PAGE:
Strength in copper and nickel has pushed the LME metals index to a three month high. Are aluminium cuts coming?
LME metals index
A three-month high
LME aluminium has traded fairly sideways over the past few weeks, with talk of reducing Chinese smelting capacity offset by higher production. The generally stronger price environment has seen others planning to bring back idle capacity. There has been a lot of noise around Chinese capacity cuts but production data tells a different story. Figures from the International Aluminium Institute shows that Chinese aluminium output increased 9.1% YoY to a record high of 97.7kt/d in June 2017. This saw global aluminium production also reach a record 173kt/d, up 5.7% year-on-year. Cumulative global production over the first half of the year increased 6% YoY to 30.3mt, and given current prices, the trend is unlikely to be very different from the rest of the year.
Stronger aluminium prices have been enough of an incentive for producers to increase CapEx and restart idle capacity. Recently, Alcoa announced it would restart three of five pot-lines at its Warrick smelter in the US by the second quarter of next year.
Strengthening prices, stricter controls on aluminium imports and growing demand from industry have all supported the restart.
The Russian producer, Rusal, is also increasing capacity. With an average profit margin of above US$200/t, and a widening global deficit, there is enough incentive for producers to bring back capacity or resume previously shelved projects, something the Chinese producer Honqqiau is also now doing.
After strong gains in May to June, LME zinc has been trading flat at around USD 2,750/t over the past few weeks, while lead has fallen 2% MtD to USD 2,240/t. An early end to a strike at a mine in Peru along with producer pricing appears to have capped the market for the moment. China's refined zinc output increased by more than 13% MoM, just short of a record high of 562kt in November 2016.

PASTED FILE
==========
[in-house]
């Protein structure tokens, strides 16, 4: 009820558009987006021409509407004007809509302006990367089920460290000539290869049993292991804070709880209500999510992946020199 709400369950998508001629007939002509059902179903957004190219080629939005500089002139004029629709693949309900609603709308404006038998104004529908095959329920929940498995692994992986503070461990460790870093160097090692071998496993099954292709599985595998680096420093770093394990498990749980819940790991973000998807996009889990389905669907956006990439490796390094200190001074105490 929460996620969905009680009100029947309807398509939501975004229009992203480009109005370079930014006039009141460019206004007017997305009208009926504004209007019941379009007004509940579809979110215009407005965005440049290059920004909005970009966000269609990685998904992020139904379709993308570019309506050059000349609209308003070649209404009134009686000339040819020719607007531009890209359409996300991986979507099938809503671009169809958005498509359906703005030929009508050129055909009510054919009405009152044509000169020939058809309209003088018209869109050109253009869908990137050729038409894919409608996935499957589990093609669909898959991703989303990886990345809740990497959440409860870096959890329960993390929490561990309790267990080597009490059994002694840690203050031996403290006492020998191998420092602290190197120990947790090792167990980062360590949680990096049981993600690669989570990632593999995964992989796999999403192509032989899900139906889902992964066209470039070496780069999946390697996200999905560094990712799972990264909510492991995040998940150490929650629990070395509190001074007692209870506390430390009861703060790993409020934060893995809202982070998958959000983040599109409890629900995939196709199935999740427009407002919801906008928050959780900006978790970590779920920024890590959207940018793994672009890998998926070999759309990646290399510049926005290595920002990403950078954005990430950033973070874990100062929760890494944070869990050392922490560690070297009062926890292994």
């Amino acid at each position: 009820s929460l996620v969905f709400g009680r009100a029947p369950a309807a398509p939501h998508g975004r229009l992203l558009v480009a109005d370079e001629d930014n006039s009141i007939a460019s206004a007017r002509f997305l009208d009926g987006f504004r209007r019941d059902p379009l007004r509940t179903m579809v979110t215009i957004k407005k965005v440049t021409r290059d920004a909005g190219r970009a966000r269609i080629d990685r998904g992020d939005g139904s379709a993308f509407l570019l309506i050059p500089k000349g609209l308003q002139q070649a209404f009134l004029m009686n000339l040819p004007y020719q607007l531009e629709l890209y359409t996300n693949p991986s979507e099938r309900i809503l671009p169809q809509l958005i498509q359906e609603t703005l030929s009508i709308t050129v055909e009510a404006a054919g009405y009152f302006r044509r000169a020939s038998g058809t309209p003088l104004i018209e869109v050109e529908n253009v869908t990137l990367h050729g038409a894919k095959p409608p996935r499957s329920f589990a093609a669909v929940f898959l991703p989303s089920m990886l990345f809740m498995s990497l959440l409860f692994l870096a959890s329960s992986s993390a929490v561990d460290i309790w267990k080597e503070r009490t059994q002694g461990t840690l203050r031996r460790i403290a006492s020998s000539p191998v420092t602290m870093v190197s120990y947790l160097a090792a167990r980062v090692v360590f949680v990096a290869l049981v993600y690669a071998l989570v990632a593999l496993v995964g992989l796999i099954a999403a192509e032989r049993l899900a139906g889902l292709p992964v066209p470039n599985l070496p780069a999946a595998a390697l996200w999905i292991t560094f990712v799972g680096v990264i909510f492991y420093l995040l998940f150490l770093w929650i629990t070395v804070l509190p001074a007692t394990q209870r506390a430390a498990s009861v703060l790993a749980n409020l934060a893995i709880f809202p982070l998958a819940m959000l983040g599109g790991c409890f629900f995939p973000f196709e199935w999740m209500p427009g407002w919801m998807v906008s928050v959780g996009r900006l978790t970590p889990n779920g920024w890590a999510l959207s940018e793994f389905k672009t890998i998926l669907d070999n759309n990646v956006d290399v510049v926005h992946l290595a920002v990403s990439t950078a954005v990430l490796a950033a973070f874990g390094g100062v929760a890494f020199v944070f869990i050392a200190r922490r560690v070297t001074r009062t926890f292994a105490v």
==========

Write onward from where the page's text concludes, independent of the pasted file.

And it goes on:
Higher levels of producer pricing suggest there'll be less selling pressure coming from producers.
On 6 July, major zinc producer, Nyrstar indicated it had hedged nearly 70% of its zinc production for the first half of 2018. LME exchange data show that the gross short position of producers, merchants, processors and users in LME zinc increased to more than a two year high of 157,038 lots on 13 July 2017. That highlights the large amount of producer pricing that we have seen in the market as a result of stronger prices. A widening zinc deficit remains supportive for the market, however, and we continue to believe the stronger price environment should lead to mine capacity returning.
LME nickel has rallied around 9% from levels seen in early July, with improving demand from the steel sector. Tin prices have also extended gains on the back of low LME inventory. Indonesia is moving to boost nickel supply, not least by issuing an export permit to one company, Ceria Nugraha Indotoma. There are also increasing prospects of more supply from the Philippines.
Growing nickel supply from Indonesia and the Philippines is likely to keep a lid on nickel prices.
Increased exports from China could help refill LM tin warehouses, where inventories have been at their lowest levels since 1989. So, low tin stocks offer support in the short term but watch out for potentially higher Chinese output in the future. China has recently removed a 10% export duty on Chinese tin exports and those exports are now picking up.